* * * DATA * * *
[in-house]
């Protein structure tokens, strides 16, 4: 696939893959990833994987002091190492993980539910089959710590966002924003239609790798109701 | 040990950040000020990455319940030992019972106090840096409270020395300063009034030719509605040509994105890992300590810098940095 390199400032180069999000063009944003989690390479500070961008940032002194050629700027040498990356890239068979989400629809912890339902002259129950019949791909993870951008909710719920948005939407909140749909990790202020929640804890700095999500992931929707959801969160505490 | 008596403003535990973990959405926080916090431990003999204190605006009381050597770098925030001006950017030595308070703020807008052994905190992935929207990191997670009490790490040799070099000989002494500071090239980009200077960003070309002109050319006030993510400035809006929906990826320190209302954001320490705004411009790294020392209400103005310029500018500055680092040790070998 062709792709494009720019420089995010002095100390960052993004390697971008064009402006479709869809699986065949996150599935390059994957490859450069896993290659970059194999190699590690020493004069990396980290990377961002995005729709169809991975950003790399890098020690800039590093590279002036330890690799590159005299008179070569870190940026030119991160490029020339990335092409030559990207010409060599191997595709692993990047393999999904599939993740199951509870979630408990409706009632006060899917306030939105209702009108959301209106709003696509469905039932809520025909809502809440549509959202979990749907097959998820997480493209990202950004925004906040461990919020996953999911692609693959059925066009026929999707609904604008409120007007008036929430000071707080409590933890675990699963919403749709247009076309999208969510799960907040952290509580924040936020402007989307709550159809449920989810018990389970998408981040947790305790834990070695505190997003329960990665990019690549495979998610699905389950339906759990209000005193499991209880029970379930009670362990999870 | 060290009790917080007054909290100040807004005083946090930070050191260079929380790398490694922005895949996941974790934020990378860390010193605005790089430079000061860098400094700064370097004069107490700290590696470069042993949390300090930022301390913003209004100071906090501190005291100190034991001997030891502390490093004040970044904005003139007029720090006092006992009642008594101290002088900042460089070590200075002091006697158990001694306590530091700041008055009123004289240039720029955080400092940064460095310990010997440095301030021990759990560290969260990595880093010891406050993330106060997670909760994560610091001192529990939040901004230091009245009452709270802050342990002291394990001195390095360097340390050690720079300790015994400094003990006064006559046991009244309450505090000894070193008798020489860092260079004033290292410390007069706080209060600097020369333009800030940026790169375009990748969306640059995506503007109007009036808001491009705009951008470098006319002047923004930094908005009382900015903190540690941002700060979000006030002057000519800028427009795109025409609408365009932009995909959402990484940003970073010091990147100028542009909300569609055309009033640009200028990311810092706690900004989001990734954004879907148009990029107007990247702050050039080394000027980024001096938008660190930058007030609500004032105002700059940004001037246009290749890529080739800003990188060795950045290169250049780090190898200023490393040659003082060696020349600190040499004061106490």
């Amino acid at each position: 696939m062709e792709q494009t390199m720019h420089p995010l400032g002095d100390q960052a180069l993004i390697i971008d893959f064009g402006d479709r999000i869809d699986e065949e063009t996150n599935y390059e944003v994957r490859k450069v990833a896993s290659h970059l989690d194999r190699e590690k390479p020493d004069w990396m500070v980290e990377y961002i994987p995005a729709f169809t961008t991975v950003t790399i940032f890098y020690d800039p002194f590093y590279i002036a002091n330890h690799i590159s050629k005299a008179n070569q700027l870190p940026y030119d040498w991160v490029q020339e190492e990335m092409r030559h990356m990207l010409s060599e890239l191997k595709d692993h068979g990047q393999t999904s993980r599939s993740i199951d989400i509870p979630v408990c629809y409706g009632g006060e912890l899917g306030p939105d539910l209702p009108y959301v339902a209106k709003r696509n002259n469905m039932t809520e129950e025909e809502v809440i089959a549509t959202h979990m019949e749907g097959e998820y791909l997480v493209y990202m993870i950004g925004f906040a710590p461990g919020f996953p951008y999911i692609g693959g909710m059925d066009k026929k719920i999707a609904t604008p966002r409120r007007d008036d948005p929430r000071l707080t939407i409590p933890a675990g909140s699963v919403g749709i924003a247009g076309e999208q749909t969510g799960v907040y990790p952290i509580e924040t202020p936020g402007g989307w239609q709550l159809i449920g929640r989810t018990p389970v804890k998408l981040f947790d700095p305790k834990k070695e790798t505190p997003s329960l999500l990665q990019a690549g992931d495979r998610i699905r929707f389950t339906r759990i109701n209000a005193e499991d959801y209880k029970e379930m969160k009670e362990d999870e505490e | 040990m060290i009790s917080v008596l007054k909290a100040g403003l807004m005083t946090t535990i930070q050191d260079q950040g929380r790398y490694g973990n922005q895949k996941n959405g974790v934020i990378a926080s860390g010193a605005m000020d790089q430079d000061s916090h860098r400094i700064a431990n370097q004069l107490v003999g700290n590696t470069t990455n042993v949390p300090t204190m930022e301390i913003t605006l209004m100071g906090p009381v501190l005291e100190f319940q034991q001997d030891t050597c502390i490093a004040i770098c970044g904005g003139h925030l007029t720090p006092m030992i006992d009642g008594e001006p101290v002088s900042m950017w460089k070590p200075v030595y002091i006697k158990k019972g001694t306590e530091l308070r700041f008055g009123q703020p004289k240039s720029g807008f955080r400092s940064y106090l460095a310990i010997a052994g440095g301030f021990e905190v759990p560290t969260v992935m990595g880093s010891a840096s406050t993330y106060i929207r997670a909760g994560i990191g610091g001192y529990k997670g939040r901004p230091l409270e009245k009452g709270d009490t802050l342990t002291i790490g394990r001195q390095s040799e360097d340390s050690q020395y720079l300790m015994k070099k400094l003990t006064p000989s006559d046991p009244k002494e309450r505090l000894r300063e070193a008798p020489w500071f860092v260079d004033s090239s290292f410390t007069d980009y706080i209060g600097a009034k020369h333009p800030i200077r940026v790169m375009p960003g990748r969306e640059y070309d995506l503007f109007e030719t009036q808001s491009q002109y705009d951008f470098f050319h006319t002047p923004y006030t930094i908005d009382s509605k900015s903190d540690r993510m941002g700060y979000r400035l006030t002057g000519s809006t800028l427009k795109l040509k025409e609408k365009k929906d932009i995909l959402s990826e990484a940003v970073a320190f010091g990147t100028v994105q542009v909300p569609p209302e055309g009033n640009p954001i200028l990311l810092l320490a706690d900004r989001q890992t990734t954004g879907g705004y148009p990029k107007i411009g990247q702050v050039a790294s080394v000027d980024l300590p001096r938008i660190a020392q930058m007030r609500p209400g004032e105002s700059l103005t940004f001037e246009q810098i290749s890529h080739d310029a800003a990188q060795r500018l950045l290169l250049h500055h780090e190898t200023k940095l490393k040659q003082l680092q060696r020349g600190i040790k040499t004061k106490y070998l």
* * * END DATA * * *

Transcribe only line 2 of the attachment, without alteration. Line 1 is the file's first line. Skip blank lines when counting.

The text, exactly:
């Protein structure tokens, strides 16, 4: 696939893959990833994987002091190492993980539910089959710590966002924003239609790798109701 | 040990950040000020990455319940030992019972106090840096409270020395300063009034030719509605040509994105890992300590810098940095 390199400032180069999000063009944003989690390479500070961008940032002194050629700027040498990356890239068979989400629809912890339902002259129950019949791909993870951008909710719920948005939407909140749909990790202020929640804890700095999500992931929707959801969160505490 | 008596403003535990973990959405926080916090431990003999204190605006009381050597770098925030001006950017030595308070703020807008052994905190992935929207990191997670009490790490040799070099000989002494500071090239980009200077960003070309002109050319006030993510400035809006929906990826320190209302954001320490705004411009790294020392209400103005310029500018500055680092040790070998 062709792709494009720019420089995010002095100390960052993004390697971008064009402006479709869809699986065949996150599935390059994957490859450069896993290659970059194999190699590690020493004069990396980290990377961002995005729709169809991975950003790399890098020690800039590093590279002036330890690799590159005299008179070569870190940026030119991160490029020339990335092409030559990207010409060599191997595709692993990047393999999904599939993740199951509870979630408990409706009632006060899917306030939105209702009108959301209106709003696509469905039932809520025909809502809440549509959202979990749907097959998820997480493209990202950004925004906040461990919020996953999911692609693959059925066009026929999707609904604008409120007007008036929430000071707080409590933890675990699963919403749709247009076309999208969510799960907040952290509580924040936020402007989307709550159809449920989810018990389970998408981040947790305790834990070695505190997003329960990665990019690549495979998610699905389950339906759990209000005193499991209880029970379930009670362990999870 | 060290009790917080007054909290100040807004005083946090930070050191260079929380790398490694922005895949996941974790934020990378860390010193605005790089430079000061860098400094700064370097004069107490700290590696470069042993949390300090930022301390913003209004100071906090501190005291100190034991001997030891502390490093004040970044904005003139007029720090006092006992009642008594101290002088900042460089070590200075002091006697158990001694306590530091700041008055009123004289240039720029955080400092940064460095310990010997440095301030021990759990560290969260990595880093010891406050993330106060997670909760994560610091001192529990939040901004230091009245009452709270802050342990002291394990001195390095360097340390050690720079300790015994400094003990006064006559046991009244309450505090000894070193008798020489860092260079004033290292410390007069706080209060600097020369333009800030940026790169375009990748969306640059995506503007109007009036808001491009705009951008470098006319002047923004930094908005009382900015903190540690941002700060979000006030002057000519800028427009795109025409609408365009932009995909959402990484940003970073010091990147100028542009909300569609055309009033640009200028990311810092706690900004989001990734954004879907148009990029107007990247702050050039080394000027980024001096938008660190930058007030609500004032105002700059940004001037246009290749890529080739800003990188060795950045290169250049780090190898200023490393040659003082060696020349600190040499004061106490």